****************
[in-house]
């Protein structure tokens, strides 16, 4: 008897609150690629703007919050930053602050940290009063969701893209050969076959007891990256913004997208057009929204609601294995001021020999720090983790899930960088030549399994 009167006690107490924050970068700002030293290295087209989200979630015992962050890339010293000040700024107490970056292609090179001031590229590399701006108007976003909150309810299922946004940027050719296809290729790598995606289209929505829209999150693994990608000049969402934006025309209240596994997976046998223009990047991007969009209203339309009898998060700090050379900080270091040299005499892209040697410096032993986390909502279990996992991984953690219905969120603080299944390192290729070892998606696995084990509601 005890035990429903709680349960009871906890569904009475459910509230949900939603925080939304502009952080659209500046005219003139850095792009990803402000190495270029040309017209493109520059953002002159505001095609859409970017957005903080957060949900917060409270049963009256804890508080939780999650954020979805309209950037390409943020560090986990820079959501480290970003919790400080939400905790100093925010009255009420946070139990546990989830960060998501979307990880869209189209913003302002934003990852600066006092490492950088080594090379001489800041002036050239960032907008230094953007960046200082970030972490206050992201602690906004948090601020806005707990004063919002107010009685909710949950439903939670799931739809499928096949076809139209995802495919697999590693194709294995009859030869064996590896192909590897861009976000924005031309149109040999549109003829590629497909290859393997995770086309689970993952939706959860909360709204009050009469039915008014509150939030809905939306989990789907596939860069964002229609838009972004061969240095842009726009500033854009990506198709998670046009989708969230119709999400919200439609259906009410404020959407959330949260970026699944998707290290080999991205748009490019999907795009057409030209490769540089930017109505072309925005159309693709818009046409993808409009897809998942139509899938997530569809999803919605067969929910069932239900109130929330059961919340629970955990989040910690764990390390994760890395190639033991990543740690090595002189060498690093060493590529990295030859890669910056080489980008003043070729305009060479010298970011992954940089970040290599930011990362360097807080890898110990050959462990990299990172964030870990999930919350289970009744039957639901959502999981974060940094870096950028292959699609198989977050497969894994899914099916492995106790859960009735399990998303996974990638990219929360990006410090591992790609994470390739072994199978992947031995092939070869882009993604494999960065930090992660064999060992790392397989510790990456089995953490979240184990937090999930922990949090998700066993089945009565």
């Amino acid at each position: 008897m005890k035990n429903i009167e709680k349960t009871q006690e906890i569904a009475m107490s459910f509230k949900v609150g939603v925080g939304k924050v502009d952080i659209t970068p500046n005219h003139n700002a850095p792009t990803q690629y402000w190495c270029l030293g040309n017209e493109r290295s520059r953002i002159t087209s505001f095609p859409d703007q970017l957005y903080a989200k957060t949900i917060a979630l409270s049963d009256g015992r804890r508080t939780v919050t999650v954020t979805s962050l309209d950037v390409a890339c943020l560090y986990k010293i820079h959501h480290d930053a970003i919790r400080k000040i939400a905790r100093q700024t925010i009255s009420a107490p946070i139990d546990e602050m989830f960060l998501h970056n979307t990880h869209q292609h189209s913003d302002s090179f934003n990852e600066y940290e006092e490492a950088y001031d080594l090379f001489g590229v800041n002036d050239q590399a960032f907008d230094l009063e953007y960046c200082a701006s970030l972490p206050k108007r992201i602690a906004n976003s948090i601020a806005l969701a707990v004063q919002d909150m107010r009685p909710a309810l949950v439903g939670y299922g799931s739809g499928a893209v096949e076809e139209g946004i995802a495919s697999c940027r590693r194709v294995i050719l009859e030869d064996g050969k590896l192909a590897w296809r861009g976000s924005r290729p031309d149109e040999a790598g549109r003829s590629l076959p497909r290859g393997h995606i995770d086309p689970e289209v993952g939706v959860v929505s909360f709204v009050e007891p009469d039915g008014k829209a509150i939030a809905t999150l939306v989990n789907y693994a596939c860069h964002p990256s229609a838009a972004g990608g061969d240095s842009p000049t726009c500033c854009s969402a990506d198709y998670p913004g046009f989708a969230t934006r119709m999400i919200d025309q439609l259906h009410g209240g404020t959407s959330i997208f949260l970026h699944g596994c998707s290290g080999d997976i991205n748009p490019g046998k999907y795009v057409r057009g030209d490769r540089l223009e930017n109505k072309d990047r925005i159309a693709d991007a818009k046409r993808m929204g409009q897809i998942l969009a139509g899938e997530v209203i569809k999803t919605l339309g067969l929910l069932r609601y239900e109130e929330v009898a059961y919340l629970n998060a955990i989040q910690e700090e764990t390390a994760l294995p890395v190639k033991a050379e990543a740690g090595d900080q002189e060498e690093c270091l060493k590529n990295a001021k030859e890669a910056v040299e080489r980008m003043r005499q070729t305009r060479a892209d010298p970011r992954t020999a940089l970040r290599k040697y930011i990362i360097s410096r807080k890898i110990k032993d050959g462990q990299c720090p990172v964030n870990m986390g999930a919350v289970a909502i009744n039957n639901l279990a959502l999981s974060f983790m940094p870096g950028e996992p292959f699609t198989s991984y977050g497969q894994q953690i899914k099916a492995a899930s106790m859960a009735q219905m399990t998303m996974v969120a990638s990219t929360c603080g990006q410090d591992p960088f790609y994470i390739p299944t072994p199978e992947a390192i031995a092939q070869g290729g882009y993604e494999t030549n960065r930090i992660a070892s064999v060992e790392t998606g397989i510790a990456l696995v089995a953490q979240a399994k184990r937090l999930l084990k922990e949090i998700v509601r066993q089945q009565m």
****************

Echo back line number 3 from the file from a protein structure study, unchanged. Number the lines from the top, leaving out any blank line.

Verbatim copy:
């Amino acid at each position: 008897m005890k035990n429903i009167e709680k349960t009871q006690e906890i569904a009475m107490s459910f509230k949900v609150g939603v925080g939304k924050v502009d952080i659209t970068p500046n005219h003139n700002a850095p792009t990803q690629y402000w190495c270029l030293g040309n017209e493109r290295s520059r953002i002159t087209s505001f095609p859409d703007q970017l957005y903080a989200k957060t949900i917060a979630l409270s049963d009256g015992r804890r508080t939780v919050t999650v954020t979805s962050l309209d950037v390409a890339c943020l560090y986990k010293i820079h959501h480290d930053a970003i919790r400080k000040i939400a905790r100093q700024t925010i009255s009420a107490p946070i139990d546990e602050m989830f960060l998501h970056n979307t990880h869209q292609h189209s913003d302002s090179f934003n990852e600066y940290e006092e490492a950088y001031d080594l090379f001489g590229v800041n002036d050239q590399a960032f907008d230094l009063e953007y960046c200082a701006s970030l972490p206050k108007r992201i602690a906004n976003s948090i601020a806005l969701a707990v004063q919002d909150m107010r009685p909710a309810l949950v439903g939670y299922g799931s739809g499928a893209v096949e076809e139209g946004i995802a495919s697999c940027r590693r194709v294995i050719l009859e030869d064996g050969k590896l192909a590897w296809r861009g976000s924005r290729p031309d149109e040999a790598g549109r003829s590629l076959p497909r290859g393997h995606i995770d086309p689970e289209v993952g939706v959860v929505s909360f709204v009050e007891p009469d039915g008014k829209a509150i939030a809905t999150l939306v989990n789907y693994a596939c860069h964002p990256s229609a838009a972004g990608g061969d240095s842009p000049t726009c500033c854009s969402a990506d198709y998670p913004g046009f989708a969230t934006r119709m999400i919200d025309q439609l259906h009410g209240g404020t959407s959330i997208f949260l970026h699944g596994c998707s290290g080999d997976i991205n748009p490019g046998k999907y795009v057409r057009g030209d490769r540089l223009e930017n109505k072309d990047r925005i159309a693709d991007a818009k046409r993808m929204g409009q897809i998942l969009a139509g899938e997530v209203i569809k999803t919605l339309g067969l929910l069932r609601y239900e109130e929330v009898a059961y919340l629970n998060a955990i989040q910690e700090e764990t390390a994760l294995p890395v190639k033991a050379e990543a740690g090595d900080q002189e060498e690093c270091l060493k590529n990295a001021k030859e890669a910056v040299e080489r980008m003043r005499q070729t305009r060479a892209d010298p970011r992954t020999a940089l970040r290599k040697y930011i990362i360097s410096r807080k890898i110990k032993d050959g462990q990299c720090p990172v964030n870990m986390g999930a919350v289970a909502i009744n039957n639901l279990a959502l999981s974060f983790m940094p870096g950028e996992p292959f699609t198989s991984y977050g497969q894994q953690i899914k099916a492995a899930s106790m859960a009735q219905m399990t998303m996974v969120a990638s990219t929360c603080g990006q410090d591992p960088f790609y994470i390739p299944t072994p199978e992947a390192i031995a092939q070869g290729g882009y993604e494999t030549n960065r930090i992660a070892s064999v060992e790392t998606g397989i510790a990456l696995v089995a953490q979240a399994k184990r937090l999930l084990k922990e949090i998700v509601r066993q089945q009565m």